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Friday, 13 September, 2002, 06:43 GMT 07:43 UK
Trimble meets US envoy
Ulster Unionist team met US special envoy
Ulster Unionist team met US special envoy
The focus of talks on the Northern Ireland political process has moved from Downing Street to Belfast and Dublin.

The US special envoy to Northern Ireland, Richard Haass, met Ulster Unionist leader David Trimble near Belfast and also held talks with the Alliance Party leadership.

Mr Trimble said the meeting had been "very positive".


At the end of the day there can be no place for paramilitaries in modern society

Richard Haass
Special envoy

"We are glad to see that even in times of international crisis that he (Mr Haass) is keeping in close contact with the situation," he said.

"A lot of the discussion focused on the recent violence we have had in Belfast," he said.

'Positive input'

Mr Haass said Northern Ireland was in a transition which was not yet complete.

While he said the IRA had made positive steps with two acts of decommissioning, he added: "At the same time there are question marks and there are problems and not limited to the IRA but to loyalists as well."

"At the end of the day there can be no place for paramilitaries in modern society."

Mr Haass said he believed an auditor for the ceasefires could have a positive input to public debate and had the potential to do "more good than harm".

Later on Friday, SDLP leader Mark Durkan is due to hold talks in Dublin with Irish Prime Minister Bertie Ahern.

David Trimble
David Trimble: Met Mr Haass
On Thursday, Mr Durkan - who is also the deputy first minister - voiced opposition to the appointment of an independent auditor of the paramiltary ceasefires.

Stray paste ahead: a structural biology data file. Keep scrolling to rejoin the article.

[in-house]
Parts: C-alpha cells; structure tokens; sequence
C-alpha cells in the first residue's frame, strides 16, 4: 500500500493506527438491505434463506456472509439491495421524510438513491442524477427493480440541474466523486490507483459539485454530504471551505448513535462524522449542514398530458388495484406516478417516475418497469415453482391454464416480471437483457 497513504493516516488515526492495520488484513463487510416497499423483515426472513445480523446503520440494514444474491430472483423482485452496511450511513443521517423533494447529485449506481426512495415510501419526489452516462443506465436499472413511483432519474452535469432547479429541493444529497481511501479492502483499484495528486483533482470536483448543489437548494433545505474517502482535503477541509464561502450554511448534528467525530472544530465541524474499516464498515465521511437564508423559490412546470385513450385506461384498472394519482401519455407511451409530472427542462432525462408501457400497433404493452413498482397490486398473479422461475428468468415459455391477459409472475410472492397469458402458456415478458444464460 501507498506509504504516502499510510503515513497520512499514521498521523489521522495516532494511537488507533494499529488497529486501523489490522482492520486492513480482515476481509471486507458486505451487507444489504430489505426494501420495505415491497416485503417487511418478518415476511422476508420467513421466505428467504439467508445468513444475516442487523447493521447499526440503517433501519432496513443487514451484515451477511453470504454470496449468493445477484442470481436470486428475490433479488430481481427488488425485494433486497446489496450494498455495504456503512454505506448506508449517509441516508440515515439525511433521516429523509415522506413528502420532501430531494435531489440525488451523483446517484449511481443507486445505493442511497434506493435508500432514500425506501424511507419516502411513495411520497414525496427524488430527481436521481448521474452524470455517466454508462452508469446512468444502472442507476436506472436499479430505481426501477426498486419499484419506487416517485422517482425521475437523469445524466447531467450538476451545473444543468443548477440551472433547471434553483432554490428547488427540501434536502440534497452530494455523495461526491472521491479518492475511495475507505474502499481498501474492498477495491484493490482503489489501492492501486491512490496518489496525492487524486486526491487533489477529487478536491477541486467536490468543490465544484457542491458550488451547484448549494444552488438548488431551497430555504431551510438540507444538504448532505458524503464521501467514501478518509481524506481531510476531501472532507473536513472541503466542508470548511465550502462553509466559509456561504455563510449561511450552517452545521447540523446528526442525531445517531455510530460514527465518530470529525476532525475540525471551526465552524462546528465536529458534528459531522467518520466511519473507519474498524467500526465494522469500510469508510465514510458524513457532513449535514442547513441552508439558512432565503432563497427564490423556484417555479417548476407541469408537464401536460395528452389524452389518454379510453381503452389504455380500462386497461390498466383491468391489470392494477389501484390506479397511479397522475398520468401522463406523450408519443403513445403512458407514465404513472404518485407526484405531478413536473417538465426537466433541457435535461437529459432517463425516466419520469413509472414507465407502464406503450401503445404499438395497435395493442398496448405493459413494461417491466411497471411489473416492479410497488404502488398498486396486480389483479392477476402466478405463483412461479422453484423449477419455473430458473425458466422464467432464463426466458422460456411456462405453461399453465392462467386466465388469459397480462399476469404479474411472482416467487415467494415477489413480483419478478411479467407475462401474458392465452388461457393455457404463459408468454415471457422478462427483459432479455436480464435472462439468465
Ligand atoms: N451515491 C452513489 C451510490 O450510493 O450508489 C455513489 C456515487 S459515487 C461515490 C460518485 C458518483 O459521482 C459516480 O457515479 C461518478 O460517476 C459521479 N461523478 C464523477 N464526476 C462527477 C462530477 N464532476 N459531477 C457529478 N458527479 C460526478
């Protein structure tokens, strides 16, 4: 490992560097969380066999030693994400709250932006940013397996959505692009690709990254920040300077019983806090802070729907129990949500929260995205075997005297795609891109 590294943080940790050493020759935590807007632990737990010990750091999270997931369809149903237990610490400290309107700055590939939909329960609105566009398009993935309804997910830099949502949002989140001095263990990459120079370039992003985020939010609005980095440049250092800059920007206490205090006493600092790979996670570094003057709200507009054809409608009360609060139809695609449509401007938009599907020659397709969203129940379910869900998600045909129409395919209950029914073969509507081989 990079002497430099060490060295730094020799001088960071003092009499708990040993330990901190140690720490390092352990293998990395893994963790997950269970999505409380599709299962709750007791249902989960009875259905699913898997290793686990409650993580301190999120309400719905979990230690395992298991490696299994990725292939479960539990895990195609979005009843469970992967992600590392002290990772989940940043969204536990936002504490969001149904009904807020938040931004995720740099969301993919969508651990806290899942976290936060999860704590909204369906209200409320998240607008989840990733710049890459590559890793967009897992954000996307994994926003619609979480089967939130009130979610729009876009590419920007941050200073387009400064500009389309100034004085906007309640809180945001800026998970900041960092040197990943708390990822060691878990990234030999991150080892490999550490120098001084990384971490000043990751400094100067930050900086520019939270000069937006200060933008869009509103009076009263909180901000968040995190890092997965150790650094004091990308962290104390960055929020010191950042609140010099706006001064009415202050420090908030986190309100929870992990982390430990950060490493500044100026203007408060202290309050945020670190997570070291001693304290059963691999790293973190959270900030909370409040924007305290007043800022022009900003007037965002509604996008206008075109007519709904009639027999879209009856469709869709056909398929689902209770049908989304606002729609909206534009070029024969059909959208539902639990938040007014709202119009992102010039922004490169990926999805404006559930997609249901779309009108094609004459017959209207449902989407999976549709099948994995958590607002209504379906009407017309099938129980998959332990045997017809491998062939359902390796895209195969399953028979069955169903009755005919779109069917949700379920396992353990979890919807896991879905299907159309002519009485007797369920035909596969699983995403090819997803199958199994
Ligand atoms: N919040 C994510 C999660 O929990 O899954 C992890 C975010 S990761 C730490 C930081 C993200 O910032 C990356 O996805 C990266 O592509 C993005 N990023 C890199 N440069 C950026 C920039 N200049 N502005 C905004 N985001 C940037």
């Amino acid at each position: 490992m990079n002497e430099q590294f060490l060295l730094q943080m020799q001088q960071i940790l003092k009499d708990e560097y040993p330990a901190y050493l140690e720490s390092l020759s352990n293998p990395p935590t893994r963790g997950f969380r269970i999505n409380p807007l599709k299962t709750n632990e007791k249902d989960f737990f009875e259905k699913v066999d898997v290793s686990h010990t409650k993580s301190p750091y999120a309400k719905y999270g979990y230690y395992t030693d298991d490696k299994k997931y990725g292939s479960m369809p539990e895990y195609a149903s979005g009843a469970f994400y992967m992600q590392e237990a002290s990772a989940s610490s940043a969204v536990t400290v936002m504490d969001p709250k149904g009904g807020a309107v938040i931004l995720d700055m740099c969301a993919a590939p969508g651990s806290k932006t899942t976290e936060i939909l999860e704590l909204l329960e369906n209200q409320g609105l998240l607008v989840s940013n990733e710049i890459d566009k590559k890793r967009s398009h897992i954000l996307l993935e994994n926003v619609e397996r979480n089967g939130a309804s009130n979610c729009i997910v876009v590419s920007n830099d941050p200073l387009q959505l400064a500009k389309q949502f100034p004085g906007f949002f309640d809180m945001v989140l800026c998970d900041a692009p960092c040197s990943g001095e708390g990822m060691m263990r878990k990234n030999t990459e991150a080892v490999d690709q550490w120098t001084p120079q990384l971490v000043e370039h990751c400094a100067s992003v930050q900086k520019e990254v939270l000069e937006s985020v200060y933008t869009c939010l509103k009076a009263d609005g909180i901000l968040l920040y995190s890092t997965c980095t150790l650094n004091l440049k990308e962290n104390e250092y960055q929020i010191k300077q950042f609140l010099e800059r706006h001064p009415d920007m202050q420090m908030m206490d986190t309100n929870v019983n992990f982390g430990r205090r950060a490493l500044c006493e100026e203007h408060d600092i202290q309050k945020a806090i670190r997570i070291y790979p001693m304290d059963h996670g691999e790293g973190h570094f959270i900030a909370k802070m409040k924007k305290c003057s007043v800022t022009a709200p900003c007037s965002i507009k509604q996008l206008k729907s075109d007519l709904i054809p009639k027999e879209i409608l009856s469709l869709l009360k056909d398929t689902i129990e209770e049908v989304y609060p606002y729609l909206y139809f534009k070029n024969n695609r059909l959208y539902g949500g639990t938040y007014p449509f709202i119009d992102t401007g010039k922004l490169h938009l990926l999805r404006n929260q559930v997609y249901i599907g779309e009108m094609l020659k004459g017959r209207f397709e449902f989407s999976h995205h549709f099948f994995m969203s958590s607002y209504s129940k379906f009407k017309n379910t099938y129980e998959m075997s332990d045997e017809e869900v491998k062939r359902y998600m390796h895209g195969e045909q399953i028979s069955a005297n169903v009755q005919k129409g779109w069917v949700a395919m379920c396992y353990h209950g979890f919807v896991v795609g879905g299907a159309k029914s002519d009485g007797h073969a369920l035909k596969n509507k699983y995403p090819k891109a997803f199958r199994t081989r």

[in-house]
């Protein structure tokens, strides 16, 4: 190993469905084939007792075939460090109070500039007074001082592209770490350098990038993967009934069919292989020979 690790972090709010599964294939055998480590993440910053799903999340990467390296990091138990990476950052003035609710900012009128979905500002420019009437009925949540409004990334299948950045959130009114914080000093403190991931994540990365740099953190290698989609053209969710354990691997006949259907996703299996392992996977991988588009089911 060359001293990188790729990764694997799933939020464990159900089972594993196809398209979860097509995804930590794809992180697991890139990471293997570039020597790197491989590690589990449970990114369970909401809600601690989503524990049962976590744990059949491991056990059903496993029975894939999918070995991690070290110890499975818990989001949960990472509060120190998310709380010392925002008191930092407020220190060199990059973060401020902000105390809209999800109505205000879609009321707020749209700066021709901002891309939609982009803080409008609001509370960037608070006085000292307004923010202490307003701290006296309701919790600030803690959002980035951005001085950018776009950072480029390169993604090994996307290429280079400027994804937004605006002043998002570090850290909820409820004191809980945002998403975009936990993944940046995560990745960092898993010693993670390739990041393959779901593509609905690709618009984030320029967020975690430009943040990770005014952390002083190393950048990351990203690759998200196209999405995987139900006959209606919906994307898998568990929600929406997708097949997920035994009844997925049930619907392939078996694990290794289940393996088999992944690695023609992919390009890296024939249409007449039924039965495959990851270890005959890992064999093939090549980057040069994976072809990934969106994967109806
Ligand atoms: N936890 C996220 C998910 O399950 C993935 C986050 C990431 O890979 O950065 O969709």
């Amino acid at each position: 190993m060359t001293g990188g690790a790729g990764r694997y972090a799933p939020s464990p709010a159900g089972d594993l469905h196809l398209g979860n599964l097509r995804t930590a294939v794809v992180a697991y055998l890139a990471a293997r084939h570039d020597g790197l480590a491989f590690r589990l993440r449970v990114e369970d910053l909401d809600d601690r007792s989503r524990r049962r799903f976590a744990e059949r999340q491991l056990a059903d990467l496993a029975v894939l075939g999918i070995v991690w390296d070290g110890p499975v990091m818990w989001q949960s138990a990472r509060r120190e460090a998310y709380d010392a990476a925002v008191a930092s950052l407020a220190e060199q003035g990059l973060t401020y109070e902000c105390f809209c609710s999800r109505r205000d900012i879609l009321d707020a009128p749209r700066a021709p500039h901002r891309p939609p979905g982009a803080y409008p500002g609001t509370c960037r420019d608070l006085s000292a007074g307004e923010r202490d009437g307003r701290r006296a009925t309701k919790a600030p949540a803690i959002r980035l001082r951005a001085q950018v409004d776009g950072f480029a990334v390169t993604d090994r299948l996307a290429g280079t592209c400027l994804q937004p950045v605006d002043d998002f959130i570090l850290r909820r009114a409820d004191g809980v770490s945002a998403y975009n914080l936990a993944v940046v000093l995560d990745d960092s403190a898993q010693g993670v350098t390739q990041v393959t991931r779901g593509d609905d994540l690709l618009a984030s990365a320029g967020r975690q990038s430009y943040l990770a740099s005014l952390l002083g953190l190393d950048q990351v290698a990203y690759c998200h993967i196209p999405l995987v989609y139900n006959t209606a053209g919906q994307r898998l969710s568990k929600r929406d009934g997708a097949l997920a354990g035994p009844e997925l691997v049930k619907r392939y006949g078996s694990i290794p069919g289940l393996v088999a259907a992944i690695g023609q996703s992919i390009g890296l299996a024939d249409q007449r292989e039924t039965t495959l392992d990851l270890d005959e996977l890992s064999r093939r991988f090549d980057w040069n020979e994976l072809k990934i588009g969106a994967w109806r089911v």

He criticised unionists for only being interested in republican violence.

Earlier, the government said it would make a statement shortly on who would be the independent monitor.

The announcement came after a meeting between Mr Trimble, party minister Dermot Nesbitt and Prime Minister Tony Blair.

It is expected the name of the auditor will be made known next week.

'IRA activity'

The first minister said he had urged the government to get on top of the violence taking place in interface areas of Belfast, but said some progress had been made.

Secretary of State John Reid said: "Of course the whole question of violence and law and order featured heavily."

He said the paramilitary ceasefires were a matter for him, but there was no reason as much information as possible should be made available to the public.

Sinn Fein is opposed to the idea of independent monitoring of the paramilitary ceasefires, as is the IRA.

Some members of the Ulster Unionist Party had called for it to withdraw from the Stormont executive because of recent reports alleging IRA activity in Northern Ireland and Colombia.

 WATCH/LISTEN
 ON THIS STORY
BBC NI's political correspondent Martina Purdy:
"Mr Haass said he saw merit in the idea of an independent monitor to look at ongoing violence"
BBC NI's Martina Purdy:
"Ambassador Haass has already spoken to most of the parties"
Find out more about the latest moves in the Northern Ireland peace process

Devolution crisis

Analysis

Background

SPECIAL REPORT: IRA

TALKING POINT

AUDIO VIDEO
See also:

12 Sep 02 | N Ireland
12 Sep 02 | N Ireland
09 Sep 02 | N Ireland
10 Sep 02 | N Ireland
18 Oct 02 | N Ireland
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